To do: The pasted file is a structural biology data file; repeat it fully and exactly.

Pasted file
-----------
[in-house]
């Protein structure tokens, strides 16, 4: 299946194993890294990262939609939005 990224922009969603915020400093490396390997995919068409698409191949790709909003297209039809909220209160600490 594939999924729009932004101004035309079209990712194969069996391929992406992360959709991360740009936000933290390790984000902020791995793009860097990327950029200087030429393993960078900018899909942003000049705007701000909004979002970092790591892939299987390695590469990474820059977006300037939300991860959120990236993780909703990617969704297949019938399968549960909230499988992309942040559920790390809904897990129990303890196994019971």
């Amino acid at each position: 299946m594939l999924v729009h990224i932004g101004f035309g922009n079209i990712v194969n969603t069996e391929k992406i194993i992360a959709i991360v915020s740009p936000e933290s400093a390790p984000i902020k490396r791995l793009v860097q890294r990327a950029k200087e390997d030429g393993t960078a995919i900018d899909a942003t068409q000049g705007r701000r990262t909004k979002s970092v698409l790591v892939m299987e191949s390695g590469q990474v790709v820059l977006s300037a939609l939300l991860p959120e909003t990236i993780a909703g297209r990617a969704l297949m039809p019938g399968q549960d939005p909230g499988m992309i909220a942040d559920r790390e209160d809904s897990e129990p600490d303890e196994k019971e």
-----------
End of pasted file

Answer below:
[in-house]
């Protein structure tokens, strides 16, 4: 299946194993890294990262939609939005 990224922009969603915020400093490396390997995919068409698409191949790709909003297209039809909220209160600490 594939999924729009932004101004035309079209990712194969069996391929992406992360959709991360740009936000933290390790984000902020791995793009860097990327950029200087030429393993960078900018899909942003000049705007701000909004979002970092790591892939299987390695590469990474820059977006300037939300991860959120990236993780909703990617969704297949019938399968549960909230499988992309942040559920790390809904897990129990303890196994019971």
């Amino acid at each position: 299946m594939l999924v729009h990224i932004g101004f035309g922009n079209i990712v194969n969603t069996e391929k992406i194993i992360a959709i991360v915020s740009p936000e933290s400093a390790p984000i902020k490396r791995l793009v860097q890294r990327a950029k200087e390997d030429g393993t960078a995919i900018d899909a942003t068409q000049g705007r701000r990262t909004k979002s970092v698409l790591v892939m299987e191949s390695g590469q990474v790709v820059l977006s300037a939609l939300l991860p959120e909003t990236i993780a909703g297209r990617a969704l297949m039809p019938g399968q549960d939005p909230g499988m992309i909220a942040d559920r790390e209160d809904s897990e129990p600490d303890e196994k019971e």